The Neuron scored in the middle to low range on this test, though we’re not going to hold it against the machine as this is still well within the acceptable zone for anyone who wants to use this PC to edit photos daily.
3DMark Sky Diver and Fire Strike
3DMark measures relative graphics muscle by rendering sequences of highly detailed, gaming-style 3D graphics that emphasize particles and lighting. We run two different 3DMark subtests, Sky Diver and Fire Strike, which are suited to different types of systems. Both are DirectX 11 benchmarks, but Sky Diver is more suited to laptops and midrange PCs, while Fire Strike is more demanding and made for high-end PCs to strut their stuff. The results are proprietary scores.
For its class, the Neuron performed right on par with what we’d expect from a system kitted out with an RTX 2080. It was slightly under the comparable Corsair Vengeance Gaming PC 5180 by an imperceptible amount in the Sky Diver test (300 points), but saw a slightly larger gap between the two on Fire Strike (a difference of minus 1,400).
Next up is another synthetic graphics test, this time from Unigine Corp. Like 3DMark, the Superposition test renders and pans through a detailed 3D scene and measures how the system copes. In this case, it’s done in the company’s eponymous Unigine engine, offering a different 3D workload scenario than 3DMark, for a second opinion on the machine’s graphical prowess. We present two Superposition results, run at the 720p Low and 1080p High presets.
This test did not do the Neuron any favors, scoring significantly lower than the competition with 159 frames per second (fps) at 720p, and 118fps at 1080p. This is well below what competing systems like the Trident X and Corsair Vengeance 5180 posted, although this benchmark isn’t necessarily the only indicator of how well a desktop will perform in actual games.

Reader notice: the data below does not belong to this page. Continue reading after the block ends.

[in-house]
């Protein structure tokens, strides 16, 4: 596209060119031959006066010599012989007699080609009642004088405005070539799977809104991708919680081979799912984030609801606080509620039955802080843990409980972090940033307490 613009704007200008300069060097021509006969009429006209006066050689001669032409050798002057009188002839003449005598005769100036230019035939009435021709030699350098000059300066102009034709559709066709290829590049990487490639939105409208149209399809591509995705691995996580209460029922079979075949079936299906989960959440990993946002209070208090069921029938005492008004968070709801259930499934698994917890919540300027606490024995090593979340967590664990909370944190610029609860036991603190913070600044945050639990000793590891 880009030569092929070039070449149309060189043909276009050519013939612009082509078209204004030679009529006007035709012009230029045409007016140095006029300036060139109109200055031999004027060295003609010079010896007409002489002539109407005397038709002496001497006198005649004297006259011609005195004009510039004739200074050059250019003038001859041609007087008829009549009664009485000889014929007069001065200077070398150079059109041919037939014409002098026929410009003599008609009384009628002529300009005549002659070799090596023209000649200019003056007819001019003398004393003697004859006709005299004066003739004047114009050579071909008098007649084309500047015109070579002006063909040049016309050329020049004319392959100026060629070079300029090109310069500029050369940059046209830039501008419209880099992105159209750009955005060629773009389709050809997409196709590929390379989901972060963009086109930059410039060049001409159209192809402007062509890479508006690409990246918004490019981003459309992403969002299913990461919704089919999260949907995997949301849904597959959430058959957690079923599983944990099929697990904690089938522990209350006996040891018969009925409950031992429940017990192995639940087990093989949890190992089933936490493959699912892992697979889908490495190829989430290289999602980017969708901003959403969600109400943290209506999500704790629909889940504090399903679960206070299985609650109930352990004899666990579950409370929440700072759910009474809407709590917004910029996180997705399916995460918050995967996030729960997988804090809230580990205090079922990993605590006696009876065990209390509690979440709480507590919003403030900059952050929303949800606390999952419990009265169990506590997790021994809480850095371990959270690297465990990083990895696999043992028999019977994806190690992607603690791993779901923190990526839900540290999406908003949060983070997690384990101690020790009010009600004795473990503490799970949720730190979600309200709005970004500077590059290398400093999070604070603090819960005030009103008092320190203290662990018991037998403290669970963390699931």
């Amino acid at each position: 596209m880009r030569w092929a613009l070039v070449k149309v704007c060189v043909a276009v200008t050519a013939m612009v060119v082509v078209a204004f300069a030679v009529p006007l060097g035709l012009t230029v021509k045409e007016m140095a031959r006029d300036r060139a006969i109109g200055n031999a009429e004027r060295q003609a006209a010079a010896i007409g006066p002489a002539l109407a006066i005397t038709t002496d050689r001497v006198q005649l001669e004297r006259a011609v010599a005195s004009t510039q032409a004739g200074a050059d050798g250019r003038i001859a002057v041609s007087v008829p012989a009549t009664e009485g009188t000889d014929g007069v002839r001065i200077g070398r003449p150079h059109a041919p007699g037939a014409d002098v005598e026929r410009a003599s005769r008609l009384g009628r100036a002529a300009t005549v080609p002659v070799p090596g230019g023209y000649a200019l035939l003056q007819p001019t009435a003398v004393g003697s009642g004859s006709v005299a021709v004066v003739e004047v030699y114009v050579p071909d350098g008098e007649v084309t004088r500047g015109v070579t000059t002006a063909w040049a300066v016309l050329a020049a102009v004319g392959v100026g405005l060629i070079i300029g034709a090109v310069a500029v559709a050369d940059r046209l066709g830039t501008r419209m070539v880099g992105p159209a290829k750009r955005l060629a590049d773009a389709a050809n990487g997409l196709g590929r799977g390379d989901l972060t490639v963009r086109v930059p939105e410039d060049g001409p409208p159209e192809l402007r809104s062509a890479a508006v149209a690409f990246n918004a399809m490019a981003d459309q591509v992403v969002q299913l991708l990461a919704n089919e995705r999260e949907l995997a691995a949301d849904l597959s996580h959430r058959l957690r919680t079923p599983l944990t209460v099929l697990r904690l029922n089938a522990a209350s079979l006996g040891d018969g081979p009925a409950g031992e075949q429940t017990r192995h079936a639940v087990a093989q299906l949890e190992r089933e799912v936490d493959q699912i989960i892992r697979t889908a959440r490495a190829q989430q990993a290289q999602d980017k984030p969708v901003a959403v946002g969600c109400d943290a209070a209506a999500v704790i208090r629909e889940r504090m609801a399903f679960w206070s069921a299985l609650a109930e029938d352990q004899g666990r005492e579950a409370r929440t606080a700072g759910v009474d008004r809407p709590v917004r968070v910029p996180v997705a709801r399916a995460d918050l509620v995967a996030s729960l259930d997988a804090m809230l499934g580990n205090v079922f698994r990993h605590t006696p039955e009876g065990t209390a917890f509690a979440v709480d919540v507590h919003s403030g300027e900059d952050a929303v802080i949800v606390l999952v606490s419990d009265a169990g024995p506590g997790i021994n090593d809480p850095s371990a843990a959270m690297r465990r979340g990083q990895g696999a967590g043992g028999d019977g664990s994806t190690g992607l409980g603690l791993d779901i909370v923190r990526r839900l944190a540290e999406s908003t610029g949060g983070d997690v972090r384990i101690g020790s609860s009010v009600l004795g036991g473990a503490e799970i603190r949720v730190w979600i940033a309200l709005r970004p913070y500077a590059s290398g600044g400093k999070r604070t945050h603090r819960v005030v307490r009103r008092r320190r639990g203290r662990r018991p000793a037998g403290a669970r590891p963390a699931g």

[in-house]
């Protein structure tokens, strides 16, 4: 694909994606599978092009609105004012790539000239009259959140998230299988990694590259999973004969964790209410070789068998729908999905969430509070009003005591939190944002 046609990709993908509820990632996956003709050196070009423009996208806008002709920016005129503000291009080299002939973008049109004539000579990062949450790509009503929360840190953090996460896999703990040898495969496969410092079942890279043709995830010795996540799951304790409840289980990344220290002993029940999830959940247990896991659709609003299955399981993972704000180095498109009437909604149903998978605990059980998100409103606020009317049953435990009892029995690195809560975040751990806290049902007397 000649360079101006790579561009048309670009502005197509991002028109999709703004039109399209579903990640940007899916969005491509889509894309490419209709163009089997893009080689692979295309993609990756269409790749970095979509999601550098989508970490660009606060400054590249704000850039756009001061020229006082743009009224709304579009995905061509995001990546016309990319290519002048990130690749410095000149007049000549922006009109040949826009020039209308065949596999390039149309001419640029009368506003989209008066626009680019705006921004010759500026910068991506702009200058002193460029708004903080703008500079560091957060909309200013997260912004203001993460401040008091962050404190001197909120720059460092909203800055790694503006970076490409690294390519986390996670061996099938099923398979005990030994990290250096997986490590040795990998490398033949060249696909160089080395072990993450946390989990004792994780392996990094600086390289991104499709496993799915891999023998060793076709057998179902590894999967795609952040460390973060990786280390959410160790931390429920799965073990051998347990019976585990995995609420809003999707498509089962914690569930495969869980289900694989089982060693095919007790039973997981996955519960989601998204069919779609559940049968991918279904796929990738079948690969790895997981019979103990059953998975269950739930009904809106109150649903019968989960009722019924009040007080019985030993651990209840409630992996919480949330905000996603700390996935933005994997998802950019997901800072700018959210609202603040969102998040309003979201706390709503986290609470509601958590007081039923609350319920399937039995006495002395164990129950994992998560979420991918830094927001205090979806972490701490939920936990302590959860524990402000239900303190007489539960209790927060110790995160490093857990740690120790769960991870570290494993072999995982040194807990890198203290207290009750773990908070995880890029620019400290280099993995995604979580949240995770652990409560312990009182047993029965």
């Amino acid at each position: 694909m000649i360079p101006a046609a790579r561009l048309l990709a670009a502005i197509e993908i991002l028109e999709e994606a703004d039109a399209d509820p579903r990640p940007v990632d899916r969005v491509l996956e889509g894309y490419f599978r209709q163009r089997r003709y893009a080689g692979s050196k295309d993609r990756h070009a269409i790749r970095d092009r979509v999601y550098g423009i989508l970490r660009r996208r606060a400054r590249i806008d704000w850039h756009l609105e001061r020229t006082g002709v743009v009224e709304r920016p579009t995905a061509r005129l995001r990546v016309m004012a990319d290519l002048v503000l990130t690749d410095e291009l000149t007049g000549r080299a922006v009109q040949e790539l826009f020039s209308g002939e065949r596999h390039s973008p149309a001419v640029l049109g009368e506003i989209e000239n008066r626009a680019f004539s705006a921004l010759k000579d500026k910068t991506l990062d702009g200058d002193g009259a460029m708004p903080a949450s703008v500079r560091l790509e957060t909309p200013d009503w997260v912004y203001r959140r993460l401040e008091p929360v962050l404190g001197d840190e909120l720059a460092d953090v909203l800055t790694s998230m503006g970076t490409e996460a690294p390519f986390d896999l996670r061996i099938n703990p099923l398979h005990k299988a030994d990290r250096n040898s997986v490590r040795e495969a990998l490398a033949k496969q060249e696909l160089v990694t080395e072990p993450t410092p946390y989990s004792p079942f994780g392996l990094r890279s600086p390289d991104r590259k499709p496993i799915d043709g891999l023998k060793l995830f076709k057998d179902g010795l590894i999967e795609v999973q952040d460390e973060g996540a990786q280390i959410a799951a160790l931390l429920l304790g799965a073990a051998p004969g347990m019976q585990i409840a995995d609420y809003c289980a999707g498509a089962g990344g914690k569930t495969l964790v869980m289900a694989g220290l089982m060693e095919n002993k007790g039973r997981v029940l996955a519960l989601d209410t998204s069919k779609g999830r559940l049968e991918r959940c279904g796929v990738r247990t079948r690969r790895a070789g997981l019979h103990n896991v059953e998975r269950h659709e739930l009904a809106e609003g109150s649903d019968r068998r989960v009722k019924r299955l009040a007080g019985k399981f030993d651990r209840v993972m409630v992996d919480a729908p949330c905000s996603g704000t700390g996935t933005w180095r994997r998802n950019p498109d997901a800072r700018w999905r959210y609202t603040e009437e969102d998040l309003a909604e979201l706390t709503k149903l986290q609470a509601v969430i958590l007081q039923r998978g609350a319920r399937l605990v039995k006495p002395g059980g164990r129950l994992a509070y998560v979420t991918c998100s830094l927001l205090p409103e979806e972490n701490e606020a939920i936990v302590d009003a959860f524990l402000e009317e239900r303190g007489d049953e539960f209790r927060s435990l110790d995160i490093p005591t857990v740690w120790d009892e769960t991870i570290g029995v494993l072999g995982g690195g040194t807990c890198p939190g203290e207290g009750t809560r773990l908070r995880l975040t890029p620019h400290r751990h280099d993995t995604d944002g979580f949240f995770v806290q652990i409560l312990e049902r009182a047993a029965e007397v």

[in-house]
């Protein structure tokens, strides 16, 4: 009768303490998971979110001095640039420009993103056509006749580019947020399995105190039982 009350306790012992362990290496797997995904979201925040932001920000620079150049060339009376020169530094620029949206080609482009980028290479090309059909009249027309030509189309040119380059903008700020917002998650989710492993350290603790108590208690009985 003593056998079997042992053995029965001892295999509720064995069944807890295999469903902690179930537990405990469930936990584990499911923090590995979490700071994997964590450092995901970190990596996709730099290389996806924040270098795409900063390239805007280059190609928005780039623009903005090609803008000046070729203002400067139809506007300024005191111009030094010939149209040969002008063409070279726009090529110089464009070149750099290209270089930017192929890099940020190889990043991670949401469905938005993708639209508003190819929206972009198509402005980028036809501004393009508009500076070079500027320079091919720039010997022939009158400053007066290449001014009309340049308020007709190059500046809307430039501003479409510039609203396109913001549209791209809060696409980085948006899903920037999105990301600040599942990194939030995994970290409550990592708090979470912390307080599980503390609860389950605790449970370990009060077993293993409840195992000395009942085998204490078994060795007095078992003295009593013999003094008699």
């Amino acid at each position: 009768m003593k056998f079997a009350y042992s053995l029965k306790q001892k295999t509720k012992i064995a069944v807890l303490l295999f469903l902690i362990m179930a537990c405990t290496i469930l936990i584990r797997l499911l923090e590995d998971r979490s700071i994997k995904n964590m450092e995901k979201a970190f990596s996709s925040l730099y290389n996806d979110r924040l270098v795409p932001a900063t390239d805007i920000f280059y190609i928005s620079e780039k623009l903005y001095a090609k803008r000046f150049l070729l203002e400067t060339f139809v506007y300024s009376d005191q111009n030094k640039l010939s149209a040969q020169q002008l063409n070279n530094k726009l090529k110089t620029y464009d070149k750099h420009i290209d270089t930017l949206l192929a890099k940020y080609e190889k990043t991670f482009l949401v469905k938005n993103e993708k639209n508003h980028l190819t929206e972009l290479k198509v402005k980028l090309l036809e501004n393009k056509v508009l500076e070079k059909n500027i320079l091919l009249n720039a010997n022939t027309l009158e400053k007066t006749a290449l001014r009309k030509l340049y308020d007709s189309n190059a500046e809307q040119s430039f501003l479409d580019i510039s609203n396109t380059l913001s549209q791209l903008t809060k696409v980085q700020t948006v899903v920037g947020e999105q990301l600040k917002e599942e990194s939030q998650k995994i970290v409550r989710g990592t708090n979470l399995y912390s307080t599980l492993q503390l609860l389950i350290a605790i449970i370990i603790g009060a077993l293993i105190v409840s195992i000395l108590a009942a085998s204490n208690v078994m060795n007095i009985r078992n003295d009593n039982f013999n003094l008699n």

For that we have…
Real-World Gaming Tests
The synthetic tests above are helpful for measuring general 3D aptitude, but it’s hard to beat full retail video games for judging gaming performance. Far Cry 5 and Rise of the Tomb Raider are both modern, high-fidelity titles with built-in benchmarks that illustrate how a system handles real-world video games at various settings.
These are run on the maximum graphics-quality presets (Ultra for Far Cry 5, Very High for Rise of the Tomb Raider) at 1080p, 1440p, and 4K resolutions to determine the sweet spot of visuals and smooth performance for a given system. The results are also provided in frames per second. Far Cry 5 is DirectX 11-based, while Rise of the Tomb Raider can be flipped to DX12, which we do for this benchmark.
The Neuron did more than enough to justify its cost with its 1440p and 1080p results on both Far Cry 5 and Rise of the Tomb Raider (ROTR), but it just missed the coveted 60fps mark in Far Cry 5 when turned up to 4K. It redeemed itself slightly on the ROTR numbers however, cresting just above 62fps at 4K, which means that anyone with a 4K 60Hz monitor (which is to say, pretty much everyone who owns a 4K monitor) will still be able to game at the same rate that their screen refreshes the image.
As mentioned earlier, I would hope that the Neuron’s cooling was up to par, given the profusion of fans on the chassis, radiator, and GPU. Luckily, all that air power pays off, and the Core i7-8700K stayed well under temperature at just 68 degrees C during the peak of our 10-minute stress test. The same was true for the GeForce GTX 2080 card inside, which didn’t inch above 64 degrees C, just about the same mark that we got during our independent testing of the Founders Edition version of the card when it released last year.
The only odd bit was the heat exhaust pattern, seen in the FLIR imaging above. The heat didn’t really evoke any kind of consistent path leaving the case; it just seemed to swirl around in a triangle pattern before eventually dissipating after enough cycles in the same direction.
A Solid Gamer That Almost Strikes a Nerve
The Origin Neuron is an on-par-performing prebuilt desktop in a nice small-footprint case, but it’s outpaced, alas, by other desktops just a little bit stronger in the price-to-performance department. Even though this system certainly gets the job done, for only $100 more you could have Intel’s top CPU (the Core i9-9900K) installed in an MSI Trident X with the same amount of RAM, more SSD space, and the same graphics card.
To be sure, the Neuron has some interesting design elements, but looks are only one part of the puzzle. If you’re keen on the chassis, it won’t disappoint. Just know that you can find better-value prebuilt systems that perform above the mark set by the Neuron.